We conducted the present study to determine the incidence of disease flares (relapses and recurrences) in a series of patients with biopsy-proven giant cell arteritis (GCA). We assessed a series of 174 patients who were diagnosed with biopsy-proven GCA, uniformly treated, and followed at the rheumatology division of Hospital Xeral-Calde (Lugo, Spain), the single rheumatology division for a well-defined population. All of them were followed for at least 1 year after the disease diagnosis. Seventy-one (40.8%) experienced relapses or recurrences of the disease. Patients who had relapses or recurrences did not show clinical differences when compared with the remaining biopsy-proven GCA patients. However, the total duration of corticosteroid therapy was significantly longer in those patients who had relapses or recurrences of the disease. The median dose of prednisone and the median duration of corticosteroid treatment at the time of the first relapse were 5 mg/d and 16 months, respectively. Headache (52%) was the most common feature at the time of the first relapse. Polymyalgia rheumatica manifestations occurred in 30% of the patients at that time. However, none of them developed visual loss. Thirty-two patients experienced recurrences of the disease when prednisone dose had been discontinued. The median time from the disease diagnosis to the time of the recurrence was 23 months. The presence of anemia (hemoglobin <12 g/dL) at the time of disease diagnosis was the best predictor of relapses or recurrences of GCA (odds ratio, 2.17; 95% confidence interval, 1.02-4.62; p = 0.04). The results from the present study confirm that relapses and recurrences are frequent in homogenously treated patients with biopsy-proven GCA. A chronic inflammatory response manifested by anemia at the time of disease diagnosis may predict the development of disease flares.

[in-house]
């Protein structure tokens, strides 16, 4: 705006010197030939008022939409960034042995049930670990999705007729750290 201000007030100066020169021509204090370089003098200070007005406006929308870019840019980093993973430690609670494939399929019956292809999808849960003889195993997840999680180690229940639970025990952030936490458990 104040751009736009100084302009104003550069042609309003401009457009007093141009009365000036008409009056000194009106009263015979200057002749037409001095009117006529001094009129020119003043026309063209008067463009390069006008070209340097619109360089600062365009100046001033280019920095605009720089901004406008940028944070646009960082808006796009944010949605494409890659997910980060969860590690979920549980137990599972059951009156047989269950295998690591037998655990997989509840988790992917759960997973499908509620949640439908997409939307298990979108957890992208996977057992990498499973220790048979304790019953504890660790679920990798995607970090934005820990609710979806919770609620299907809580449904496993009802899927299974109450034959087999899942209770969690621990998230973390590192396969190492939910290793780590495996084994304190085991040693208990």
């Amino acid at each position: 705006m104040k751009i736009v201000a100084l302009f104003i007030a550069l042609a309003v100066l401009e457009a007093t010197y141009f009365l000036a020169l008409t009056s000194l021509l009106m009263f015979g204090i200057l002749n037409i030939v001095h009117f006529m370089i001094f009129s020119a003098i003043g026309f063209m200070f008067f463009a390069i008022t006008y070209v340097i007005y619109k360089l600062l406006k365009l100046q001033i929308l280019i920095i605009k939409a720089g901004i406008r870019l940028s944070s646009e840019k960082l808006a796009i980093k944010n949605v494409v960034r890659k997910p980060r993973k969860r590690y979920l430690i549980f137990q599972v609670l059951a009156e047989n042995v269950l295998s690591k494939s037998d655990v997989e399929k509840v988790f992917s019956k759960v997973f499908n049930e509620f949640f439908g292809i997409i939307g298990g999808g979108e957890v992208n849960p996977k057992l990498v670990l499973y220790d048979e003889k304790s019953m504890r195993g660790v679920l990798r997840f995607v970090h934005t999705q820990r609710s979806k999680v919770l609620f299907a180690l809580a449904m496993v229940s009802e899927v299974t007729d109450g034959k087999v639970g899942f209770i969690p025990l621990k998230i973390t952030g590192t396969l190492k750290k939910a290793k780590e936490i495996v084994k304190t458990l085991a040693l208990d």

Abbreviations: CI = confidence interval, ESR = erythrocyte sedimentation rate, GCA = giant cell arteritis, IL = interleukin, IQR = interquartile range, OR = odds ratio, PMR = polymyalgia rheumatica, SD = standard deviation.
From the Divisions of Geriatrics (LML, CCD, AP), Rheumatology (TRVR, JAMF), and Medicine (MJLD), Hospital Xeral-Calde, Lugo; Division of Epidemiology and Computational Biology (TD, JL), Division of Preventive Medicine and Public Health, School of Medicine, University of Cantabria, IFIMAV, Santander, and CIBER Epidemiología y Salud Pública (CIBERESP); and Division of Rheumatology (RB, MAGG), IFIMAV, Hospital Universitario Marques de Valdecilla, Santander, Spain.
*Drs. Gonzalez-Gay and Llorca share senior authorship in this study.
The authors have no conflicts of interest to report.
Reprints: Dr. Miguel A. Gonzalez-Gay, MD, PhD, Division of Rheumatology, Hospital Universitario Marques de Valdecilla, IFIMAV, c/Avenida de Valdecilla s/n, 39008, Santander (Cantabria), Spain (e-mail: firstname.lastname@example.org).